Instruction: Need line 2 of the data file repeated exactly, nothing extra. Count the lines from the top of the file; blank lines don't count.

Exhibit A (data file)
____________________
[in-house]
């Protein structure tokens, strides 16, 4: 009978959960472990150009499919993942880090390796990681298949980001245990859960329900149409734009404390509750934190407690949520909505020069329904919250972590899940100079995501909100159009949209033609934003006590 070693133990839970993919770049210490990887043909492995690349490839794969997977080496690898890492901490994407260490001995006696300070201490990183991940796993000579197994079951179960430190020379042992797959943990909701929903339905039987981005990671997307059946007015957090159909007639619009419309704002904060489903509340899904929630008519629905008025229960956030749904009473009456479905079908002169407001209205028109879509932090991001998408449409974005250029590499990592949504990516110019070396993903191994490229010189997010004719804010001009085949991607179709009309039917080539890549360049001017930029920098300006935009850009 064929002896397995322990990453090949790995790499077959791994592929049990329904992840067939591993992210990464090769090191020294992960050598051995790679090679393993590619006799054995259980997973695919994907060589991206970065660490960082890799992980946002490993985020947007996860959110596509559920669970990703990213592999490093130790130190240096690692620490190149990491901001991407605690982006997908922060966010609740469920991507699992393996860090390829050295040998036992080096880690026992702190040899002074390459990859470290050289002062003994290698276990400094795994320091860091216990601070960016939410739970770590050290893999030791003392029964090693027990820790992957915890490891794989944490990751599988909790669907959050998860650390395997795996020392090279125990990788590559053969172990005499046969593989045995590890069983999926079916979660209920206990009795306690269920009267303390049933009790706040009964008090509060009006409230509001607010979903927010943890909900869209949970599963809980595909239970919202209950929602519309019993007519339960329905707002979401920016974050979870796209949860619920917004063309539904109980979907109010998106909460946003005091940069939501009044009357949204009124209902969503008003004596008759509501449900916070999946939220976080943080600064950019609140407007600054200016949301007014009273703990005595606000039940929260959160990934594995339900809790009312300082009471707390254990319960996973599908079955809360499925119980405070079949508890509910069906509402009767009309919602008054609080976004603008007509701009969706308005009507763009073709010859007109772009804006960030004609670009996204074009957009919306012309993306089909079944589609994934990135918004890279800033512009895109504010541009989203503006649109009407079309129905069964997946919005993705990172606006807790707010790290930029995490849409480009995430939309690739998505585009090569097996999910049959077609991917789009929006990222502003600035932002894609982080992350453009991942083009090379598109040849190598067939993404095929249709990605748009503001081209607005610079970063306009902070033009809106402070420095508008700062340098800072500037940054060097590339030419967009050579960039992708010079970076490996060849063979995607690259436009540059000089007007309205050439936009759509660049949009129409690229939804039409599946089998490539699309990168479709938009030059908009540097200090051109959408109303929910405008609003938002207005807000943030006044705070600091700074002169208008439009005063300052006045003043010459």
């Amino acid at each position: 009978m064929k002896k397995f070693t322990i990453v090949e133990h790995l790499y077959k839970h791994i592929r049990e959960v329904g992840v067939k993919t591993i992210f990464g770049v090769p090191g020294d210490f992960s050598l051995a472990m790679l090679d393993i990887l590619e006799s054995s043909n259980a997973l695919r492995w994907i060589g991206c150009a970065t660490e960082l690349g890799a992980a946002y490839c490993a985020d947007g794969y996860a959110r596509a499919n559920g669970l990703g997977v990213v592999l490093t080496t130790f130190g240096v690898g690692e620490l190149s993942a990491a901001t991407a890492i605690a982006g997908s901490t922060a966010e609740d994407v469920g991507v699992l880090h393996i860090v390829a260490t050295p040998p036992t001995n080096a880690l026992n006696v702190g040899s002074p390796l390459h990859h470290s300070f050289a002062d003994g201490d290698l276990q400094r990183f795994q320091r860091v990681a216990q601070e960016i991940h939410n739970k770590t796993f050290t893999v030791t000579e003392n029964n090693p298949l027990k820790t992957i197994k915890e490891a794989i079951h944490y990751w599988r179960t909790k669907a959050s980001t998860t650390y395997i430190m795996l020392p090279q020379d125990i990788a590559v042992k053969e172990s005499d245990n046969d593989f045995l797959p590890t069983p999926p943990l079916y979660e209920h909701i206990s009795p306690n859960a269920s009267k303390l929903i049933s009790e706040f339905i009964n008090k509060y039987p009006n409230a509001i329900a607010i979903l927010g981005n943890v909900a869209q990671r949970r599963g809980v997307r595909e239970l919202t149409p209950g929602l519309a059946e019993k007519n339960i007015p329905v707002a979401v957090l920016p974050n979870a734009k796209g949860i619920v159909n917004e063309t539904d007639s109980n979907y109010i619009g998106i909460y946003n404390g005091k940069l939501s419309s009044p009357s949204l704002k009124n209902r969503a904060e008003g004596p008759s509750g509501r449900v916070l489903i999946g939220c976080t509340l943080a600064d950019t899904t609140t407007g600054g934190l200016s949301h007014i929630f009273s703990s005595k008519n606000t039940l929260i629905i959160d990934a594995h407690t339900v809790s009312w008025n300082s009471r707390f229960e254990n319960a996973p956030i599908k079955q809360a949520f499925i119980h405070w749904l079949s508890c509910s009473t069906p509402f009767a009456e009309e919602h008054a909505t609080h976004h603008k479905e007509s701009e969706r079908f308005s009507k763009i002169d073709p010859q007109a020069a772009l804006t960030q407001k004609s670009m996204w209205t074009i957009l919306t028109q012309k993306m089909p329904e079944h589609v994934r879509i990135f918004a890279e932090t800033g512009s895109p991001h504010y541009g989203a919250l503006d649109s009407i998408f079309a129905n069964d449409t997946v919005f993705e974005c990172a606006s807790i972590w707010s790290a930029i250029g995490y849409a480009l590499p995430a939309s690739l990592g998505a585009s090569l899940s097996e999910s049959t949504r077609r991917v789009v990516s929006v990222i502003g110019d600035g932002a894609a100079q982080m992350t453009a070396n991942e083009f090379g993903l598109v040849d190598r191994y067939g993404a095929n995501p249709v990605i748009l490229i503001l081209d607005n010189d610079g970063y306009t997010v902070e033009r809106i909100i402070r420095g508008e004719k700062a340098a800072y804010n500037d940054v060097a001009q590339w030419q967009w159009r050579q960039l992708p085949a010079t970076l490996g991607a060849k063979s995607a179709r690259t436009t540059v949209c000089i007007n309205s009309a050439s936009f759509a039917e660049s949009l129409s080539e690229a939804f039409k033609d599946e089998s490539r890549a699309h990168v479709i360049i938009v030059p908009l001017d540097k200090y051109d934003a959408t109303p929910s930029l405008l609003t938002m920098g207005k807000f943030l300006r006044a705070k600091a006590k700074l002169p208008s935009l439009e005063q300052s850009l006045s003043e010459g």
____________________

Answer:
């Protein structure tokens, strides 16, 4: 009978959960472990150009499919993942880090390796990681298949980001245990859960329900149409734009404390509750934190407690949520909505020069329904919250972590899940100079995501909100159009949209033609934003006590 070693133990839970993919770049210490990887043909492995690349490839794969997977080496690898890492901490994407260490001995006696300070201490990183991940796993000579197994079951179960430190020379042992797959943990909701929903339905039987981005990671997307059946007015957090159909007639619009419309704002904060489903509340899904929630008519629905008025229960956030749904009473009456479905079908002169407001209205028109879509932090991001998408449409974005250029590499990592949504990516110019070396993903191994490229010189997010004719804010001009085949991607179709009309039917080539890549360049001017930029920098300006935009850009 064929002896397995322990990453090949790995790499077959791994592929049990329904992840067939591993992210990464090769090191020294992960050598051995790679090679393993590619006799054995259980997973695919994907060589991206970065660490960082890799992980946002490993985020947007996860959110596509559920669970990703990213592999490093130790130190240096690692620490190149990491901001991407605690982006997908922060966010609740469920991507699992393996860090390829050295040998036992080096880690026992702190040899002074390459990859470290050289002062003994290698276990400094795994320091860091216990601070960016939410739970770590050290893999030791003392029964090693027990820790992957915890490891794989944490990751599988909790669907959050998860650390395997795996020392090279125990990788590559053969172990005499046969593989045995590890069983999926079916979660209920206990009795306690269920009267303390049933009790706040009964008090509060009006409230509001607010979903927010943890909900869209949970599963809980595909239970919202209950929602519309019993007519339960329905707002979401920016974050979870796209949860619920917004063309539904109980979907109010998106909460946003005091940069939501009044009357949204009124209902969503008003004596008759509501449900916070999946939220976080943080600064950019609140407007600054200016949301007014009273703990005595606000039940929260959160990934594995339900809790009312300082009471707390254990319960996973599908079955809360499925119980405070079949508890509910069906509402009767009309919602008054609080976004603008007509701009969706308005009507763009073709010859007109772009804006960030004609670009996204074009957009919306012309993306089909079944589609994934990135918004890279800033512009895109504010541009989203503006649109009407079309129905069964997946919005993705990172606006807790707010790290930029995490849409480009995430939309690739998505585009090569097996999910049959077609991917789009929006990222502003600035932002894609982080992350453009991942083009090379598109040849190598067939993404095929249709990605748009503001081209607005610079970063306009902070033009809106402070420095508008700062340098800072500037940054060097590339030419967009050579960039992708010079970076490996060849063979995607690259436009540059000089007007309205050439936009759509660049949009129409690229939804039409599946089998490539699309990168479709938009030059908009540097200090051109959408109303929910405008609003938002207005807000943030006044705070600091700074002169208008439009005063300052006045003043010459």